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Causeway: Three Roads to Global Gains
06/08/2015 9:00 am EST
Causeway has been a leading name in international equity investing for mutual fund investors for more than a decade, explains fund expert Mark Salzinger, editor of No-Load Fund Investor.
The firm launched its flagship Causeway International Value Fund (CIVVX) in 2001. Since then, its original investors would have tripled their money by now, despite a 42% loss in 2008 during the height of the global financial crisis.
On the fundamental side, Causeway is a large-cap value investor, though not a deep value stock picker that is willing to wait for as long as it takes for a company to recover.
Instead, the company’s fundamental investing team seeks out temporarily downtrodden companies that it expects to recover within two years.
To help winnow the field, Causeway employs screens to identify attractive foreign equity markets by comparing the dividend and earnings yields of countries with the bond yields of their local markets.
The second hurdle compares stocks within industries for value, based on the total market value (equity plus debt) as compared to a measure of cash flows, and then for the strength of their per-share earnings revisions.
International Value is almost entirely invested in stocks within developed markets. The team favors Europe, which recently made up more than 70% of assets in International Value.
In 2007, the firm launched Causeway Emerging Markets (CEMVX), which gained 6.6% annually in the five-year period ended April 30, 2015, beating the average annualized return of emerging market stock funds by more than four percentage points.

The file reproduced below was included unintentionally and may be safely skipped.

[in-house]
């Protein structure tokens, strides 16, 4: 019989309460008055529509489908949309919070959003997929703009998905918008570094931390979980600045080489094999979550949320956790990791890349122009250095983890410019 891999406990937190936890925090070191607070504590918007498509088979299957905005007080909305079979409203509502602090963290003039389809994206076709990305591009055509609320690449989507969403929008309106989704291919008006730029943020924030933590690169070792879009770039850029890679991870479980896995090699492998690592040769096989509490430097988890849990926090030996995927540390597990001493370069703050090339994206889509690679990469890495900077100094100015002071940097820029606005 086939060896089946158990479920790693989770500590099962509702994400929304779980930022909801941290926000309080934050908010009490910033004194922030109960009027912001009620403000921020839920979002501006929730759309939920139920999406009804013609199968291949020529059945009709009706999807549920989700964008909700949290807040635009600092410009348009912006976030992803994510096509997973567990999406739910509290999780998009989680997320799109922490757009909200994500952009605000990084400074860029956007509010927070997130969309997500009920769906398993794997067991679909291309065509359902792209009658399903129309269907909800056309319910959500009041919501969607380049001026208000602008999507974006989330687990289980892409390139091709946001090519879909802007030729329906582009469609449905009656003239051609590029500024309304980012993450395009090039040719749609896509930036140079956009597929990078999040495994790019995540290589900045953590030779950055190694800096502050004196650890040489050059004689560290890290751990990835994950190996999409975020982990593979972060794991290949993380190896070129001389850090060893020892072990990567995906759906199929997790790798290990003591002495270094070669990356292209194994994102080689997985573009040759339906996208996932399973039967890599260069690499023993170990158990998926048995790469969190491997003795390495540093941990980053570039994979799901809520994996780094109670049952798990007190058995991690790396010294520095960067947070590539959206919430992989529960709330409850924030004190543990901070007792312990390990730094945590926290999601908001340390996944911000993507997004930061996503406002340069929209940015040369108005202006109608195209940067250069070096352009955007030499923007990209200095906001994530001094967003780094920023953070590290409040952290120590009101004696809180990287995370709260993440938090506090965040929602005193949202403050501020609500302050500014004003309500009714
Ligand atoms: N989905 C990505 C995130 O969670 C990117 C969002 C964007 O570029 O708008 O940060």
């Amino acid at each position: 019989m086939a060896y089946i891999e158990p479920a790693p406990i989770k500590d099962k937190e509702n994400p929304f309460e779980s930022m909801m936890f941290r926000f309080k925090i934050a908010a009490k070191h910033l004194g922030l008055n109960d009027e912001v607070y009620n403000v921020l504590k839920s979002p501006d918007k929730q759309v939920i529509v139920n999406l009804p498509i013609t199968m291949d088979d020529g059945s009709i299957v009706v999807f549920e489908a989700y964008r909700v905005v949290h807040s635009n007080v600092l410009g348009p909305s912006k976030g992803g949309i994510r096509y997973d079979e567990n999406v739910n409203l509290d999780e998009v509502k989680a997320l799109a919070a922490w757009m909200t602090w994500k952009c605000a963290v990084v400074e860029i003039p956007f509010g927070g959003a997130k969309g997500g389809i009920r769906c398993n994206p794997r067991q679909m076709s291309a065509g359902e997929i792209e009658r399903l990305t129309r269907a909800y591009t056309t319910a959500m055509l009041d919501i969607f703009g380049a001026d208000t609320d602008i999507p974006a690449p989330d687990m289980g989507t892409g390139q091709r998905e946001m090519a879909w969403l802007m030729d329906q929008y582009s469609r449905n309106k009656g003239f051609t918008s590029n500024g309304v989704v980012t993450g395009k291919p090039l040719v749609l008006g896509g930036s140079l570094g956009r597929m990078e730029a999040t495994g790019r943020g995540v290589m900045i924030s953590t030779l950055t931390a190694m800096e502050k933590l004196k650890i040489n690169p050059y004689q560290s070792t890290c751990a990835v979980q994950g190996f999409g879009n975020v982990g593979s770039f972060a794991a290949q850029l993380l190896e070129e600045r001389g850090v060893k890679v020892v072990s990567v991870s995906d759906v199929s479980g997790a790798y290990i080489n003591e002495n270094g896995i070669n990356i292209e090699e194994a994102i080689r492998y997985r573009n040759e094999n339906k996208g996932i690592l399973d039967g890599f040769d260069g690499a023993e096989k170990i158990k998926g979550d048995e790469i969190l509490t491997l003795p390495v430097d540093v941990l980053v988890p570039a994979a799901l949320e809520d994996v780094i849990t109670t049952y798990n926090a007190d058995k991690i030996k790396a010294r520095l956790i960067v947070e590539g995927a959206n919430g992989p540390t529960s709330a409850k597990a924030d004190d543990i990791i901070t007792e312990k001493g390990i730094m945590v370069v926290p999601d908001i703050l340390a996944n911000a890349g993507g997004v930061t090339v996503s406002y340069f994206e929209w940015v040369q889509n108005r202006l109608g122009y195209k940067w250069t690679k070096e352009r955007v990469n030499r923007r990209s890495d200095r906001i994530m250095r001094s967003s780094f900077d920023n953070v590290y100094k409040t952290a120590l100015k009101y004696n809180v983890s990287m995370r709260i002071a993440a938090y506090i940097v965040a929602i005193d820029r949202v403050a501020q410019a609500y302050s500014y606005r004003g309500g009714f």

While Causeway’s fundamental investing team is heavily focused on the value style of investing, the quantitative team behind Emerging Markets is less centered on finding absolutely cheap stocks.
Their system incorporates three main bottom-up factors: valuation, earnings, and price momentum, favoring companies with profits that are growing at an accelerating pace.
The team currently favors emerging Asia over Latin America, in which it has considerably less than the benchmark; South Korea and Taiwan seem especially attractive on a top-down basis.
Investors who like the idea of owning both International Value and Emerging Markets don’t actually have to buy shares in each fund. Instead, they could buy Causeway International Opportunities (CIOVX), the assets of which are divided among the two strategies.
To decide how much to put in each, Causeway compares valuations, risk, and financial strength of emerging versus developed foreign markets and will put a maximum of 25% of the fund in emerging markets positions. Currently, emerging accounts for about 20% of assets.
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